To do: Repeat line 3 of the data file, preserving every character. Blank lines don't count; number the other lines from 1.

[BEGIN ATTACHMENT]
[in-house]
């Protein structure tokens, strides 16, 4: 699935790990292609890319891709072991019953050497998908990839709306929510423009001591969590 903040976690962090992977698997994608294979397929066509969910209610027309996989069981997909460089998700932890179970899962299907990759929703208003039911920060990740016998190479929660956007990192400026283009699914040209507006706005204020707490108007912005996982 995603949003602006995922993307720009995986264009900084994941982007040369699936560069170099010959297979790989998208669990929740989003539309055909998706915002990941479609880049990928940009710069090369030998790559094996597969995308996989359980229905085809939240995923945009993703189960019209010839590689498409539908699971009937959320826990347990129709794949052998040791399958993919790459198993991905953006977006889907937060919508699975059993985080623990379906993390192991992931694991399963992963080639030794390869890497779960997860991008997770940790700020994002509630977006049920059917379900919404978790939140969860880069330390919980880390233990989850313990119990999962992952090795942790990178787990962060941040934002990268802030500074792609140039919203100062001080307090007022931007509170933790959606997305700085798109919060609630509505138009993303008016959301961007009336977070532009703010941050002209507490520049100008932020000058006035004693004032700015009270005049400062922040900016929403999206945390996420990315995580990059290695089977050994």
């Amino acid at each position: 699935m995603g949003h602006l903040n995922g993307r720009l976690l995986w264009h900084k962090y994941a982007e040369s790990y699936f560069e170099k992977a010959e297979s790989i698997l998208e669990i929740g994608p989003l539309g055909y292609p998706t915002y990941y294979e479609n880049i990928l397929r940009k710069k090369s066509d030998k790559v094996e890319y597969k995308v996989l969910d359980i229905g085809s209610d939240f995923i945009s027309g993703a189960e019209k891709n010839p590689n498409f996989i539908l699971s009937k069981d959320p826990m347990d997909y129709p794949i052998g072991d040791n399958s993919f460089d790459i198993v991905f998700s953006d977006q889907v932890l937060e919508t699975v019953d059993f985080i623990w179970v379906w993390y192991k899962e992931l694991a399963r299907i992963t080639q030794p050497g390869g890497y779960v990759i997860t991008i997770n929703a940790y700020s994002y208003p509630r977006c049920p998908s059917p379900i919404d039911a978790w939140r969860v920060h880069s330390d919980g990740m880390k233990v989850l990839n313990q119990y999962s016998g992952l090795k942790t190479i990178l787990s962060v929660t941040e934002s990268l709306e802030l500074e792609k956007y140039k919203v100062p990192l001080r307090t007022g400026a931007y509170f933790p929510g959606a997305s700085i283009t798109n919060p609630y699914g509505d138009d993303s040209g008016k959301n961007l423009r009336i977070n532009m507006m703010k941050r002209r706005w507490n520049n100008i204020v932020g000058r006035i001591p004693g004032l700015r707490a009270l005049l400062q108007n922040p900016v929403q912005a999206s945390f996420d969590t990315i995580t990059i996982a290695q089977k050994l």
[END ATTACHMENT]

């Amino acid at each position: 699935m995603g949003h602006l903040n995922g993307r720009l976690l995986w264009h900084k962090y994941a982007e040369s790990y699936f560069e170099k992977a010959e297979s790989i698997l998208e669990i929740g994608p989003l539309g055909y292609p998706t915002y990941y294979e479609n880049i990928l397929r940009k710069k090369s066509d030998k790559v094996e890319y597969k995308v996989l969910d359980i229905g085809s209610d939240f995923i945009s027309g993703a189960e019209k891709n010839p590689n498409f996989i539908l699971s009937k069981d959320p826990m347990d997909y129709p794949i052998g072991d040791n399958s993919f460089d790459i198993v991905f998700s953006d977006q889907v932890l937060e919508t699975v019953d059993f985080i623990w179970v379906w993390y192991k899962e992931l694991a399963r299907i992963t080639q030794p050497g390869g890497y779960v990759i997860t991008i997770n929703a940790y700020s994002y208003p509630r977006c049920p998908s059917p379900i919404d039911a978790w939140r969860v920060h880069s330390d919980g990740m880390k233990v989850l990839n313990q119990y999962s016998g992952l090795k942790t190479i990178l787990s962060v929660t941040e934002s990268l709306e802030l500074e792609k956007y140039k919203v100062p990192l001080r307090t007022g400026a931007y509170f933790p929510g959606a997305s700085i283009t798109n919060p609630y699914g509505d138009d993303s040209g008016k959301n961007l423009r009336i977070n532009m507006m703010k941050r002209r706005w507490n520049n100008i204020v932020g000058r006035i001591p004693g004032l700015r707490a009270l005049l400062q108007n922040p900016v929403q912005a999206s945390f996420d969590t990315i995580t990059i996982a290695q089977k050994l």